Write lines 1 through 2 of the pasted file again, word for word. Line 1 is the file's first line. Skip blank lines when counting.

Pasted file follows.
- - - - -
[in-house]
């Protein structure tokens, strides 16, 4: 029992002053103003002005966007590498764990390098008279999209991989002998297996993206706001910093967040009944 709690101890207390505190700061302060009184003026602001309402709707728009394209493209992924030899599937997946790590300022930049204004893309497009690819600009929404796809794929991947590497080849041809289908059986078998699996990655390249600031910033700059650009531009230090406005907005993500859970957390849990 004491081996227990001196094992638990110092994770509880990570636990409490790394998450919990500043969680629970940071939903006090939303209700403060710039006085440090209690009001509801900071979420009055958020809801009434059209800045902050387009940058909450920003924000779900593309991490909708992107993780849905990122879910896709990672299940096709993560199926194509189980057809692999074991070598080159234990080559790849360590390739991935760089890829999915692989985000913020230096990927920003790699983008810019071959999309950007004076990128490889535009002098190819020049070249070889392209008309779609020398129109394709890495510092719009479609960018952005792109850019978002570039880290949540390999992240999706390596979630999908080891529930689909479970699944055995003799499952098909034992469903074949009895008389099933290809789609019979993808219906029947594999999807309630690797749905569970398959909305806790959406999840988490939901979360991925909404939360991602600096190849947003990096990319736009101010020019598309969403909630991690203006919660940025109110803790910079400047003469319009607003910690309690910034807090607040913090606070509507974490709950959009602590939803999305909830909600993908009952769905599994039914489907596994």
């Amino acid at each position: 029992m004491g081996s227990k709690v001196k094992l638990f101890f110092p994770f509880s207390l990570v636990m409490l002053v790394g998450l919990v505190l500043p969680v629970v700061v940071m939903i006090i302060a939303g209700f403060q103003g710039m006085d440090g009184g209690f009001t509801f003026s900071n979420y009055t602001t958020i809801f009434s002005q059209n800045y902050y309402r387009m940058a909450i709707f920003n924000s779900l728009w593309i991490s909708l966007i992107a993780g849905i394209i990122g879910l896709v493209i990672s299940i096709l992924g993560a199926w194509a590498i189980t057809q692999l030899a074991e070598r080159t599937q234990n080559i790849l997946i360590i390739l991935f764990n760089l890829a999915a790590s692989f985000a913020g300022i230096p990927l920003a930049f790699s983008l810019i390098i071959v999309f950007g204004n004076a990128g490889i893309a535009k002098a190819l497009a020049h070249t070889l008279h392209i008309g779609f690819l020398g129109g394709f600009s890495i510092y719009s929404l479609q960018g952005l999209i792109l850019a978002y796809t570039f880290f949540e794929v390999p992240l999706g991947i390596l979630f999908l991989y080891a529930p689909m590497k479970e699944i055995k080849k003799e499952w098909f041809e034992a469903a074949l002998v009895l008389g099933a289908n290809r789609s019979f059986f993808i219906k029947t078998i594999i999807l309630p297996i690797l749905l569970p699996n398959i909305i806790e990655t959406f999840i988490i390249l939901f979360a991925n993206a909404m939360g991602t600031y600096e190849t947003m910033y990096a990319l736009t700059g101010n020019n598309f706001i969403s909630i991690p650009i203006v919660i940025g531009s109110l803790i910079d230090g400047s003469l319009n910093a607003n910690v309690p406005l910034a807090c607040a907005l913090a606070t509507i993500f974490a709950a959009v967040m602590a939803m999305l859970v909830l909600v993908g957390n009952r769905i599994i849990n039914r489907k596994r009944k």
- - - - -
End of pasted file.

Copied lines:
[in-house]
């Protein structure tokens, strides 16, 4: 029992002053103003002005966007590498764990390098008279999209991989002998297996993206706001910093967040009944 709690101890207390505190700061302060009184003026602001309402709707728009394209493209992924030899599937997946790590300022930049204004893309497009690819600009929404796809794929991947590497080849041809289908059986078998699996990655390249600031910033700059650009531009230090406005907005993500859970957390849990 004491081996227990001196094992638990110092994770509880990570636990409490790394998450919990500043969680629970940071939903006090939303209700403060710039006085440090209690009001509801900071979420009055958020809801009434059209800045902050387009940058909450920003924000779900593309991490909708992107993780849905990122879910896709990672299940096709993560199926194509189980057809692999074991070598080159234990080559790849360590390739991935760089890829999915692989985000913020230096990927920003790699983008810019071959999309950007004076990128490889535009002098190819020049070249070889392209008309779609020398129109394709890495510092719009479609960018952005792109850019978002570039880290949540390999992240999706390596979630999908080891529930689909479970699944055995003799499952098909034992469903074949009895008389099933290809789609019979993808219906029947594999999807309630690797749905569970398959909305806790959406999840988490939901979360991925909404939360991602600096190849947003990096990319736009101010020019598309969403909630991690203006919660940025109110803790910079400047003469319009607003910690309690910034807090607040913090606070509507974490709950959009602590939803999305909830909600993908009952769905599994039914489907596994």